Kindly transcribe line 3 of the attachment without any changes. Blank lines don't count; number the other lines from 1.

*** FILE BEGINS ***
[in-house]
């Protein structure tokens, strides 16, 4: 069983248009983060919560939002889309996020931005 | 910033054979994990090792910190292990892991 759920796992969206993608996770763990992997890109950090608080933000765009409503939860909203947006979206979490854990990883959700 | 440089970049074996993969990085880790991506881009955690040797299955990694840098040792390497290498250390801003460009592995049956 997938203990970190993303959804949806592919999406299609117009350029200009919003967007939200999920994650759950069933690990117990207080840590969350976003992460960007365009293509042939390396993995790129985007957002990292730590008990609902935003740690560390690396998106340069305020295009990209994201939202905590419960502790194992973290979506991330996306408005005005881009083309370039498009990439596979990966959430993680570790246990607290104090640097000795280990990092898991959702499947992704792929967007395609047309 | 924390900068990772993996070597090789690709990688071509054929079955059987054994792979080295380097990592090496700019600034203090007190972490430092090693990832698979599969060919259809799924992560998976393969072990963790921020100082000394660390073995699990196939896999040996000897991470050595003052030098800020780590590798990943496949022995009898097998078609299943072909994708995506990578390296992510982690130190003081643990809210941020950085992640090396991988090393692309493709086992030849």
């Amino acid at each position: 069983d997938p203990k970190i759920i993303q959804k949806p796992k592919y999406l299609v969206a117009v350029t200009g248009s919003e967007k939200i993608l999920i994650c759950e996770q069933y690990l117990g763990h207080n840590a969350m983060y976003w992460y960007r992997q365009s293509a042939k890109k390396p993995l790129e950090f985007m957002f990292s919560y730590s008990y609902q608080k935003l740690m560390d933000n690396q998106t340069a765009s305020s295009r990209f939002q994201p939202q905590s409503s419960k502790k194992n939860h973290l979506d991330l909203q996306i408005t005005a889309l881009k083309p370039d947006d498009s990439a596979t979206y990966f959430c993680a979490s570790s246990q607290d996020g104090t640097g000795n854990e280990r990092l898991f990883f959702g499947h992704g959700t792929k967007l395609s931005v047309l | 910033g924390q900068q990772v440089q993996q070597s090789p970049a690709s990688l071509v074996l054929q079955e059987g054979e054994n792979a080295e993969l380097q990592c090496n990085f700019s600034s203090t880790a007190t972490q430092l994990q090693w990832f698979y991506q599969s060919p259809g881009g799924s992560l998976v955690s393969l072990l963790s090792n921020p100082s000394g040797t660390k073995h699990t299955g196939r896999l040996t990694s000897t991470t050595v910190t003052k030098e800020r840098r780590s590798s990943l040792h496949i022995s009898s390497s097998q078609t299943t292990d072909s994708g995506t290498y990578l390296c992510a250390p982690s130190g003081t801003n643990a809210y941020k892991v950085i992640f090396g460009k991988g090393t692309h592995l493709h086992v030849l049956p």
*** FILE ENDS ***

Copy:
């Amino acid at each position: 069983d997938p203990k970190i759920i993303q959804k949806p796992k592919y999406l299609v969206a117009v350029t200009g248009s919003e967007k939200i993608l999920i994650c759950e996770q069933y690990l117990g763990h207080n840590a969350m983060y976003w992460y960007r992997q365009s293509a042939k890109k390396p993995l790129e950090f985007m957002f990292s919560y730590s008990y609902q608080k935003l740690m560390d933000n690396q998106t340069a765009s305020s295009r990209f939002q994201p939202q905590s409503s419960k502790k194992n939860h973290l979506d991330l909203q996306i408005t005005a889309l881009k083309p370039d947006d498009s990439a596979t979206y990966f959430c993680a979490s570790s246990q607290d996020g104090t640097g000795n854990e280990r990092l898991f990883f959702g499947h992704g959700t792929k967007l395609s931005v047309l | 910033g924390q900068q990772v440089q993996q070597s090789p970049a690709s990688l071509v074996l054929q079955e059987g054979e054994n792979a080295e993969l380097q990592c090496n990085f700019s600034s203090t880790a007190t972490q430092l994990q090693w990832f698979y991506q599969s060919p259809g881009g799924s992560l998976v955690s393969l072990l963790s090792n921020p100082s000394g040797t660390k073995h699990t299955g196939r896999l040996t990694s000897t991470t050595v910190t003052k030098e800020r840098r780590s590798s990943l040792h496949i022995s009898s390497s097998q078609t299943t292990d072909s994708g995506t290498y990578l390296c992510a250390p982690s130190g003081t801003n643990a809210y941020k892991v950085i992640f090396g460009k991988g090393t692309h592995l493709h086992v030849l049956p």